One of your alter egos is a helium balloon, but you don’t have to expose that secret identity just yet. You can expand without floating away; save your escape trajectory for a real emergency. You can be festive without knocking your head on the ceiling in your excitement, or parroting some trite sentiment about graduations or birthdays. Celebrations of all kinds can happen every day this month, without most people even realizing what’s going on. On your mission of stealth joy and covert festivity, interview yourself about the pros and cons of being a balloon: Do you enjoy being light and bouyant? Do you ever fear growing too big and exploding? What do you do when you begin to sag? How do you feel about strings, and those who hold on to them? What’s the perfect height to hover at? Do you want to grow up to be a hot air balloon?
Holding a blue, cobalt stone that fits into the center of your palm (below the pads of fat that root each finger, above the lifeline that drifts down to your wrist), make a fist. Imagine that anyone you decide to punch with this smooth-blue-stone-in-fist will lose some of their worst qualities, like so many invisible teeth getting knocked out of their heads. Packing such a powerful punch, who would you choose to knock some sense into first? You can choose yourself, but be careful not to render yourself unfit for further combat.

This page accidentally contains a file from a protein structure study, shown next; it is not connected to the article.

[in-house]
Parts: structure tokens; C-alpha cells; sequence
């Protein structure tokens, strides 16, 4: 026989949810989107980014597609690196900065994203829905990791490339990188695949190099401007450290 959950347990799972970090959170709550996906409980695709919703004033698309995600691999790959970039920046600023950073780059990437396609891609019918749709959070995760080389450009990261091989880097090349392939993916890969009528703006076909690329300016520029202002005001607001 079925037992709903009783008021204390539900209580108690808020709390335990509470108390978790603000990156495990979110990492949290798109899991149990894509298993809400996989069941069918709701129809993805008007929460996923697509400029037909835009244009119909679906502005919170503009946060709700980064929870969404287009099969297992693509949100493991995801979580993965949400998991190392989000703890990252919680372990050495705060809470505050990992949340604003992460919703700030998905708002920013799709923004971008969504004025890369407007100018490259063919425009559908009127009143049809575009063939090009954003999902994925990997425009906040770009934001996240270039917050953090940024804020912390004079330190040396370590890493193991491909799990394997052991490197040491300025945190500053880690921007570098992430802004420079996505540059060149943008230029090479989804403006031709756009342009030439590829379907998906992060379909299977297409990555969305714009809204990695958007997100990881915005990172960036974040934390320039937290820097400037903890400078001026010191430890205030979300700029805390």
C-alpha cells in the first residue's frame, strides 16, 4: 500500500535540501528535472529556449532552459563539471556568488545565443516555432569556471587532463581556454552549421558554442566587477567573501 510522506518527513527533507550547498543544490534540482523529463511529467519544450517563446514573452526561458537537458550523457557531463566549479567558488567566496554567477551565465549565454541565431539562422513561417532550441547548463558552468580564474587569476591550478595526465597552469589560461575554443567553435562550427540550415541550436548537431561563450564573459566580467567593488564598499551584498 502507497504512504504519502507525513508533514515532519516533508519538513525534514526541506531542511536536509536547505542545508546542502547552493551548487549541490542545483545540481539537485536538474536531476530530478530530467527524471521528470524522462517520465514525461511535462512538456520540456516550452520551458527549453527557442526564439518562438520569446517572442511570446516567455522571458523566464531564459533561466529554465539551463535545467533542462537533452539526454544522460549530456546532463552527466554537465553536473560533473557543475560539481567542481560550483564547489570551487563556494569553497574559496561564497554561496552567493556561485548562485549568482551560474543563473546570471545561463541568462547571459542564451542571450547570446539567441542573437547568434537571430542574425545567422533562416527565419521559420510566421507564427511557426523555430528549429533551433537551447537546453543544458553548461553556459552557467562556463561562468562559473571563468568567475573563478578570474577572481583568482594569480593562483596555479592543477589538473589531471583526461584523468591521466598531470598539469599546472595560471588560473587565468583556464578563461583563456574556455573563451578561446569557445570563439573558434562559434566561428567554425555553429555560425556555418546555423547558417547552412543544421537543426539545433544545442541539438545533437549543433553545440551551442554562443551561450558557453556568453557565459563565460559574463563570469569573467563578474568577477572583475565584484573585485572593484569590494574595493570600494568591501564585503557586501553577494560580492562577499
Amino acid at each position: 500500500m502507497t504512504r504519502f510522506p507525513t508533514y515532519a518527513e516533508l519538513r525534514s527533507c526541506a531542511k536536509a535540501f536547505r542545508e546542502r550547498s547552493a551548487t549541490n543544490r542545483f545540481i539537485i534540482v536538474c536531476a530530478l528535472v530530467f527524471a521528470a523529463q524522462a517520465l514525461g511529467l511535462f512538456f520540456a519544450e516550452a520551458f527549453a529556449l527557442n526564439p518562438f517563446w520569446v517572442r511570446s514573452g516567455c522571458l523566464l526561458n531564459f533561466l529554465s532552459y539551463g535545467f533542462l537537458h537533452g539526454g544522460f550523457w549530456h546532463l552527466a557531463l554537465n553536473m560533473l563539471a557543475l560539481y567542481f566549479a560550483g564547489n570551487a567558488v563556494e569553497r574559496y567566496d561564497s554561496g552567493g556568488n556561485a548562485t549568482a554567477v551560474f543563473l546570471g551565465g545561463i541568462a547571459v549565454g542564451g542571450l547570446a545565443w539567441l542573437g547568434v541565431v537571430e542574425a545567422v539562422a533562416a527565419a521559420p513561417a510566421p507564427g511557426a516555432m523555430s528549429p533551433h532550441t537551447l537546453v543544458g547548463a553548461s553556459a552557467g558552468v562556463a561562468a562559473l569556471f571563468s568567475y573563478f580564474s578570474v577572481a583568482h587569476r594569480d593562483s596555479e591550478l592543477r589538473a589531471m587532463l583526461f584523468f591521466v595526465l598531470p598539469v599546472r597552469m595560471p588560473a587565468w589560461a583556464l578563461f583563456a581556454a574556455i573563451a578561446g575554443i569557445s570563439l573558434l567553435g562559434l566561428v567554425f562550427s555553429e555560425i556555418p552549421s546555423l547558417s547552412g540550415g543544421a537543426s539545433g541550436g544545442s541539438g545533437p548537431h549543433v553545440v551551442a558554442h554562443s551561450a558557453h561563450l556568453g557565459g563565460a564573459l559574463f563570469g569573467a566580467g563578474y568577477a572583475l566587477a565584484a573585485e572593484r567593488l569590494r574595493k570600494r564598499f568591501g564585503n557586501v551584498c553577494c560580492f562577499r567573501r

Don’t let this month be a Brueghel painting that never actually happened. Or even one that has, à la "The Land of the Cockaigne." Living joyously in the moment has its defenders, and I’m certainly not one to knock it – but for you, right now, there's a risk that you're running from your real creative work to pursue forgettable, momentary pleasures. Don’t settle for low-calorie bliss, for encounters you’ll barely remember in a year and that won't leave a mark on your soul – especially if you're not leaving your mark. Hold out for slower, deeper joys.